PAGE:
Where's the hue and cry to get women to become auto mechanics? I don't hear it.  There is a lot of noise out there now regarding the lack of female directors, I haven't anything about there being few women DOPs.  I'll opine an opinion that since directing is the glamour and power position in movies, it's the focus of feminists who want to see more lady directors.

 

I'm not hearing any complaining about the lack of women working as DOPs, ACs, grips, and electrics.  Maybe because these are viewed as being less glamorous?

 

In any regard, everyone is welcome in the film industry and it's hard for everyone.  Being a white male hasn't really helped me, it's tough no matter what.  And that was the point of my earlier post.

 

We have very few working film professional women registered on this site, why?

 

R,


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#16 Freya Black

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Posted 23 December 2014 - 06:44 AM

 


Where's the hue and cry to get women to become auto mechanics? I don't hear it.  There is a lot of noise out there now regarding the lack of female directors, I haven't anything about there being few women DOPs.  I'll opine an opinion that since directing is the glamour and power position in movies, it's the focus of feminists who want to see more lady directors.

 

I think that's because the media is seen to be more influencing of other people than car mechanics. When you have a very monocultural setup it often leads to problems. This is especially the case in the media. It's very visible here in the UK because all our media is largely really, really odd and unrepresentative. We have completely bizzare radio and TV channels for example and they are getting worse. We also have movies that are never anything to do with anything in the country for the most part and when they are they are also odd.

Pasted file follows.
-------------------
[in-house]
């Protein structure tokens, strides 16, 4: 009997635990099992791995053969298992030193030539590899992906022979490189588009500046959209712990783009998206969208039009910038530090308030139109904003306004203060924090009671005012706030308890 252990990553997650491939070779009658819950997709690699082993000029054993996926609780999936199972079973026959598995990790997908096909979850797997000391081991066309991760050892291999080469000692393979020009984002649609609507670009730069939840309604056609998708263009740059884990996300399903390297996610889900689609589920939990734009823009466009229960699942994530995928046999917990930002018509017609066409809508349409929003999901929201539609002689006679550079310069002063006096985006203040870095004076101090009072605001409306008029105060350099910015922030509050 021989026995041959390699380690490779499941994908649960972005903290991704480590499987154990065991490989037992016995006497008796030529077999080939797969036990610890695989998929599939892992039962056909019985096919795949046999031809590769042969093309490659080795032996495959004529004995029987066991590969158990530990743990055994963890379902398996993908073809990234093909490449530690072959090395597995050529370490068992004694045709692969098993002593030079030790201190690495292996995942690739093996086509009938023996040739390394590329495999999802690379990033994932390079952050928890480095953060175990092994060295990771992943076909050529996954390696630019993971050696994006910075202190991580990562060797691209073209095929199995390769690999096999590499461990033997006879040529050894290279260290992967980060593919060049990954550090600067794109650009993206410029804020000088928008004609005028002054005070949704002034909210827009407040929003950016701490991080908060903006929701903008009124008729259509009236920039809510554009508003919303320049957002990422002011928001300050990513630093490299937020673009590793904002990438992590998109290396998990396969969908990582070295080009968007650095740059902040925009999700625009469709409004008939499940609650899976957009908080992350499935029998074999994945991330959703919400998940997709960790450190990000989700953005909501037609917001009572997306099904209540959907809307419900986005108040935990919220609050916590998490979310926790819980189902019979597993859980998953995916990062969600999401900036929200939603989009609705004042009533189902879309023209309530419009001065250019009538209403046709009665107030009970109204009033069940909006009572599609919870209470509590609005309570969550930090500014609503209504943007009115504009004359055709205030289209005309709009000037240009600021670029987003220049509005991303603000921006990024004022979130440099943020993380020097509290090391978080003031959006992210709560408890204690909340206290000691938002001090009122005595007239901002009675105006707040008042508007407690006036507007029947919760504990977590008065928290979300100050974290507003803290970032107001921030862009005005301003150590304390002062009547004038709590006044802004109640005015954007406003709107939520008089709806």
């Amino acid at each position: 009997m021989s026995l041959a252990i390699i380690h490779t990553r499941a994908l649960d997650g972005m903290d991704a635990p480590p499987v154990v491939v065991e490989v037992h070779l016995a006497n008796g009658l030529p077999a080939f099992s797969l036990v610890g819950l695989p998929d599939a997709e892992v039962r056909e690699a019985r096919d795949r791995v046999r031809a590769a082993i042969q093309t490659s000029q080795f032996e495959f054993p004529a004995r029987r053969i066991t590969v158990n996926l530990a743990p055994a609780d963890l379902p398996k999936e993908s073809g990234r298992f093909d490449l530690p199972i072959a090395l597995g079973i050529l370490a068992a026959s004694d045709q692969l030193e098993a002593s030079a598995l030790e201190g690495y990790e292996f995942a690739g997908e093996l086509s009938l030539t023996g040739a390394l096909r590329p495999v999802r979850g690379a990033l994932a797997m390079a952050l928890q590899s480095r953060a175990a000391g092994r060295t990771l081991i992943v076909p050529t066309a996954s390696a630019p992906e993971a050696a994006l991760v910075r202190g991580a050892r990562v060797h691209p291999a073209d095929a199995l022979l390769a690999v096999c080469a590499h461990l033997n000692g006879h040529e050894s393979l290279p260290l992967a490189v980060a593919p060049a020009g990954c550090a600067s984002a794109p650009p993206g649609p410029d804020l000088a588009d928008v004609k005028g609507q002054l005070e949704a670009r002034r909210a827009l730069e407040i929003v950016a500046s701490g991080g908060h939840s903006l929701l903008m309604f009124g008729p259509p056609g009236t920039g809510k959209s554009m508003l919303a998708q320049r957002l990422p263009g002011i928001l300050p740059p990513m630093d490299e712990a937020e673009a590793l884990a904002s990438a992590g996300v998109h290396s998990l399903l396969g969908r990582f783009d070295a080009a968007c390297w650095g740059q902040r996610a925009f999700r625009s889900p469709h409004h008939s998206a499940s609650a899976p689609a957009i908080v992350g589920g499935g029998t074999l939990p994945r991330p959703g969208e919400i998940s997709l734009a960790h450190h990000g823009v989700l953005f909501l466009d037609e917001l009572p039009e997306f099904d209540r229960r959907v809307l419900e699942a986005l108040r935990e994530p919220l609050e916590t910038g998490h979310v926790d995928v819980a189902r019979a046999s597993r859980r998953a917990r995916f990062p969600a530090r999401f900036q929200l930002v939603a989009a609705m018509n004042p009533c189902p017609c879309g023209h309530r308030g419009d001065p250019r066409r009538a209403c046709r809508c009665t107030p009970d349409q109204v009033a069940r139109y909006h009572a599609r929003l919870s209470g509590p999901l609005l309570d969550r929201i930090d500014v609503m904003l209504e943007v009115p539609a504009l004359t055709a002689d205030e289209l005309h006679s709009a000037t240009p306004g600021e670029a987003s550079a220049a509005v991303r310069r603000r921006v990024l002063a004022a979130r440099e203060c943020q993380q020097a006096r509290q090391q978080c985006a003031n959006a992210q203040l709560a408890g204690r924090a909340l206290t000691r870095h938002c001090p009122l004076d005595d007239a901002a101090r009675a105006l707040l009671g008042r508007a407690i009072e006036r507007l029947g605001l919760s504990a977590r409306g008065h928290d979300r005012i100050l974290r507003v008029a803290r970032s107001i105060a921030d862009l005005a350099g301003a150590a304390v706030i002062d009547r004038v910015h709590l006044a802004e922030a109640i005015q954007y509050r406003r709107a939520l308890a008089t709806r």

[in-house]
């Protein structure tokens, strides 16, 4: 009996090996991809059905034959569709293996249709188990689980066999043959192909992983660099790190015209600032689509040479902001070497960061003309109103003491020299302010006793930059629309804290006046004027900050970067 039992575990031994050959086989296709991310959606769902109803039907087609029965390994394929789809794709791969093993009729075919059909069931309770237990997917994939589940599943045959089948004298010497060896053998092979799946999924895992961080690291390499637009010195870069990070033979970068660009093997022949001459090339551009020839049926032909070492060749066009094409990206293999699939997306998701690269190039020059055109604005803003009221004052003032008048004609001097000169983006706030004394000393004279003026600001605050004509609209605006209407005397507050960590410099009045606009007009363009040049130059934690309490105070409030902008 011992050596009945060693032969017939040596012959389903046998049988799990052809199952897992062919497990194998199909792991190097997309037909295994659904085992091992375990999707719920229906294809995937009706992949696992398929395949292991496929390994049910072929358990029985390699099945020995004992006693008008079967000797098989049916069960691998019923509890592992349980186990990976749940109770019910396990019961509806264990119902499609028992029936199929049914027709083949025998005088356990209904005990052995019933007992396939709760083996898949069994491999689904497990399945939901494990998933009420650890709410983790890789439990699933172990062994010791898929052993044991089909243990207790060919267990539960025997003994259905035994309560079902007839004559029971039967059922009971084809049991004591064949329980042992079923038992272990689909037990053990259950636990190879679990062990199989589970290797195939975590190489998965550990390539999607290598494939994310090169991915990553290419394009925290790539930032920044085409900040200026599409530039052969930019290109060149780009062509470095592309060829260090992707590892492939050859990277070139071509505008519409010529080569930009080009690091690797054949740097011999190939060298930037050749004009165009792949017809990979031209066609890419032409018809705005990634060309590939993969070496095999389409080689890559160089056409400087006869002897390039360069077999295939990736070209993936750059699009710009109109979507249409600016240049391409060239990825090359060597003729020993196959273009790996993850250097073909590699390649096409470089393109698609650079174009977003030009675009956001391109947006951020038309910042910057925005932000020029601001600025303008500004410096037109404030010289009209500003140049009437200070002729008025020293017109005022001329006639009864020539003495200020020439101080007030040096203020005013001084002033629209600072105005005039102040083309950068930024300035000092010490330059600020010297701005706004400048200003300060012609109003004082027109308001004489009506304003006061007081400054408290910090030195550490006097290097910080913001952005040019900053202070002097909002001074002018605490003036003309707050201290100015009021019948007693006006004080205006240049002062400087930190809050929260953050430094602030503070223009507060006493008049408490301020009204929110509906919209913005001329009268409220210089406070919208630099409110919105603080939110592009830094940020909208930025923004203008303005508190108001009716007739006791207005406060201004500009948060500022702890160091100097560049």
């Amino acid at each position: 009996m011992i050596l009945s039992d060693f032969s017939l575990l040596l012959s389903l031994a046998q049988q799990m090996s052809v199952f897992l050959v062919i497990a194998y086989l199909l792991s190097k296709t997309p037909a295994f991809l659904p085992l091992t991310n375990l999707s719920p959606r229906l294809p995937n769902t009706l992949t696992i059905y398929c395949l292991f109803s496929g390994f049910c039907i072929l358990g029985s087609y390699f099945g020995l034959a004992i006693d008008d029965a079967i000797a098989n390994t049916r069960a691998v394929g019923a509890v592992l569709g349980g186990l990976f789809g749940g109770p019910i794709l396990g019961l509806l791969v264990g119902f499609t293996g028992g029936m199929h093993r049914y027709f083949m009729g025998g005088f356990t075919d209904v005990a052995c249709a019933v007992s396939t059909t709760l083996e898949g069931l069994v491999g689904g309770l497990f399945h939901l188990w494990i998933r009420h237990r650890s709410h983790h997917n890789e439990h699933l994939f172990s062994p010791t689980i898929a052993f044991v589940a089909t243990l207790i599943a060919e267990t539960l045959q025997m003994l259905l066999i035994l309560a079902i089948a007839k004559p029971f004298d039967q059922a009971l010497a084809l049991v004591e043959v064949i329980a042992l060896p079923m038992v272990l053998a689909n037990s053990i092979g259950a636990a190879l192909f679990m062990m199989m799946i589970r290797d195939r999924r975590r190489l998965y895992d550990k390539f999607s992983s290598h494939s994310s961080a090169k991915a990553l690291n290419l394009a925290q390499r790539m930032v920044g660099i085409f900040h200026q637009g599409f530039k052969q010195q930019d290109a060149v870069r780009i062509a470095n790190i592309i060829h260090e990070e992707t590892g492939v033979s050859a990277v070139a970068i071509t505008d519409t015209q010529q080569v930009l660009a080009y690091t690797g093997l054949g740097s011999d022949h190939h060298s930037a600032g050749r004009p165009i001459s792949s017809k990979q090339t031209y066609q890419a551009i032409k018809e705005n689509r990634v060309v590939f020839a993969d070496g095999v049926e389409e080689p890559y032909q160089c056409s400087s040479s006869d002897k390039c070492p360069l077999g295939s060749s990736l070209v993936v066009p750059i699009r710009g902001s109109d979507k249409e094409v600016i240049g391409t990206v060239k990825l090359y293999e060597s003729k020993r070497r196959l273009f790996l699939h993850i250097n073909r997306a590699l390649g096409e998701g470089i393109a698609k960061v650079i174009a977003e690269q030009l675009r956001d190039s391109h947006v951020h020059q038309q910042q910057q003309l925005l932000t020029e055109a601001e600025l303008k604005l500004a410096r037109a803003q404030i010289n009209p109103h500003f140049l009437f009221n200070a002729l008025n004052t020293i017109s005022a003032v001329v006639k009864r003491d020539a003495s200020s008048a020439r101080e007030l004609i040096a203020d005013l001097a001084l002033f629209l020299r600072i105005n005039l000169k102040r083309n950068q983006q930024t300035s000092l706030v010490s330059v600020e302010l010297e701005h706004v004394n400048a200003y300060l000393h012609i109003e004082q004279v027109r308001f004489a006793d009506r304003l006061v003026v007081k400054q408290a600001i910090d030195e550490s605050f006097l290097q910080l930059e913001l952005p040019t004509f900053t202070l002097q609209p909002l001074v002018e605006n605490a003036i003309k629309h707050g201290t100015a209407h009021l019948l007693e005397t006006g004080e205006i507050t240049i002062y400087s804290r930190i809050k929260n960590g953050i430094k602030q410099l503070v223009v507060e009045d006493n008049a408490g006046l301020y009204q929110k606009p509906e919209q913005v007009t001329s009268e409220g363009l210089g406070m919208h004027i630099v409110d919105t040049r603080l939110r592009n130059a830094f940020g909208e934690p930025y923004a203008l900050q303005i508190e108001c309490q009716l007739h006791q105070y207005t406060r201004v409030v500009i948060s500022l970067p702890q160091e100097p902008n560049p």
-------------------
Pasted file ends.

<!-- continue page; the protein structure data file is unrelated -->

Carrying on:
Freya


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#17 Freya Black

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Posted 23 December 2014 - 06:46 AM


 

We have very few working film professional women registered on this site, why?

 

R,

 

See Dom's graph above.

 

Freya


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#18 Freya Black

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Posted 23 December 2014 - 06:58 AM

 

It isn't - it's exactly the same as the usual kind.

 

P

 

Yet there isn't anyone up in arms about the current situation, just when someone talks about trying to do something about it. Then it's suddenly a big problem.

 

I actually agree with Richards original post that you shouldn't put that in a job ad.

After all there are plenty of people who clearly don't want to hire women but they don't advertise this fact so if you DO want to hire women you should have the same policy. That's equality. ;)

 

A lot of this stuff actually has quite a negative effect.

In my own experience there are often people who want to do some minor token thing to help women but they make a song and dance about doing so and the backlash is often way more brutal than any advantage that could be gained (in fact it's usually the case that there is ZERO advantage in the first place and now they have just made the woman in question look really bad and she has had no choice in the matter!)

 

Freya


Edited by Freya Black, 23 December 2014 - 06:58 AM.

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#19 Freya Black

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Posted 23 December 2014 - 07:02 AM

 

Yet there isn't anyone up in arms about the current situation, just when someone talks about trying to do something about it. Then it's suddenly a big problem.

 

 

On the flipside this thread has actually been way more positive than the threads we used to have on this forum about how women shouldn't be involved in cinematography and that they weren't capable and that they weren't strong enough to carry the equipment and that a film set was run like the army etc etc. I can't even remember all the bizzare and silly stuff we used to have in those threads.

 

Well I say we, obviously I didn't get involved in them. I just sat back and ate the popcorn.

 

Freya


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#20 Freya Black

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Posted 23 December 2014 - 07:40 AM

 

Thanks Dom!

That is a really handy and useful graph! :)

 

Freya